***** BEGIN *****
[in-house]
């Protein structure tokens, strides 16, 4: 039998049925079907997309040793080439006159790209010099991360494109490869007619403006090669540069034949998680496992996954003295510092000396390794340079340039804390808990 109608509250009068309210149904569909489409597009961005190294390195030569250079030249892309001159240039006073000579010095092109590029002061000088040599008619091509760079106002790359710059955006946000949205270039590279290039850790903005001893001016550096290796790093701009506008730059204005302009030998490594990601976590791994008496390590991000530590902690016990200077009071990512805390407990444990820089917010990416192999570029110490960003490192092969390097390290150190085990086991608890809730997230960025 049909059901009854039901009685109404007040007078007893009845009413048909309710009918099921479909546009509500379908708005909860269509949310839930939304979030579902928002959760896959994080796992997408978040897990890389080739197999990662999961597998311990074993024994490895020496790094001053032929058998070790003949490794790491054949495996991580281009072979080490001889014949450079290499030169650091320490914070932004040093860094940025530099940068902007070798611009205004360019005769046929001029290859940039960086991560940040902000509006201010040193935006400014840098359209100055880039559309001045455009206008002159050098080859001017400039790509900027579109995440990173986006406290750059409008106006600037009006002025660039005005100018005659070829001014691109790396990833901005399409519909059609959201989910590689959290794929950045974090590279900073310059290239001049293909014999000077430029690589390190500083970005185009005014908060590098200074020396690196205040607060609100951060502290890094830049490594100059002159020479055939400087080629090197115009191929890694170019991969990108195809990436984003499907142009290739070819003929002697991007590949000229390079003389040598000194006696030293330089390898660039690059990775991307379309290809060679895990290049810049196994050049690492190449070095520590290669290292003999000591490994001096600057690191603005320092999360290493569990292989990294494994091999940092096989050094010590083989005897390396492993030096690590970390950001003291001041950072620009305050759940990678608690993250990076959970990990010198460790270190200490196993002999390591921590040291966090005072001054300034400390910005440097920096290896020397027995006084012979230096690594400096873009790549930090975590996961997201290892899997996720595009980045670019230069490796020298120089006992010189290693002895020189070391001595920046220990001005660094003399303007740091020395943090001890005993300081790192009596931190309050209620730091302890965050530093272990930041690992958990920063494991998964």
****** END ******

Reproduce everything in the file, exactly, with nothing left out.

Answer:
[in-house]
């Protein structure tokens, strides 16, 4: 039998049925079907997309040793080439006159790209010099991360494109490869007619403006090669540069034949998680496992996954003295510092000396390794340079340039804390808990 109608509250009068309210149904569909489409597009961005190294390195030569250079030249892309001159240039006073000579010095092109590029002061000088040599008619091509760079106002790359710059955006946000949205270039590279290039850790903005001893001016550096290796790093701009506008730059204005302009030998490594990601976590791994008496390590991000530590902690016990200077009071990512805390407990444990820089917010990416192999570029110490960003490192092969390097390290150190085990086991608890809730997230960025 049909059901009854039901009685109404007040007078007893009845009413048909309710009918099921479909546009509500379908708005909860269509949310839930939304979030579902928002959760896959994080796992997408978040897990890389080739197999990662999961597998311990074993024994490895020496790094001053032929058998070790003949490794790491054949495996991580281009072979080490001889014949450079290499030169650091320490914070932004040093860094940025530099940068902007070798611009205004360019005769046929001029290859940039960086991560940040902000509006201010040193935006400014840098359209100055880039559309001045455009206008002159050098080859001017400039790509900027579109995440990173986006406290750059409008106006600037009006002025660039005005100018005659070829001014691109790396990833901005399409519909059609959201989910590689959290794929950045974090590279900073310059290239001049293909014999000077430029690589390190500083970005185009005014908060590098200074020396690196205040607060609100951060502290890094830049490594100059002159020479055939400087080629090197115009191929890694170019991969990108195809990436984003499907142009290739070819003929002697991007590949000229390079003389040598000194006696030293330089390898660039690059990775991307379309290809060679895990290049810049196994050049690492190449070095520590290669290292003999000591490994001096600057690191603005320092999360290493569990292989990294494994091999940092096989050094010590083989005897390396492993030096690590970390950001003291001041950072620009305050759940990678608690993250990076959970990990010198460790270190200490196993002999390591921590040291966090005072001054300034400390910005440097920096290896020397027995006084012979230096690594400096873009790549930090975590996961997201290892899997996720595009980045670019230069490796020298120089006992010189290693002895020189070391001595920046220990001005660094003399303007740091020395943090001890005993300081790192009596931190309050209620730091302890965050530093272990930041690992958990920063494991998964």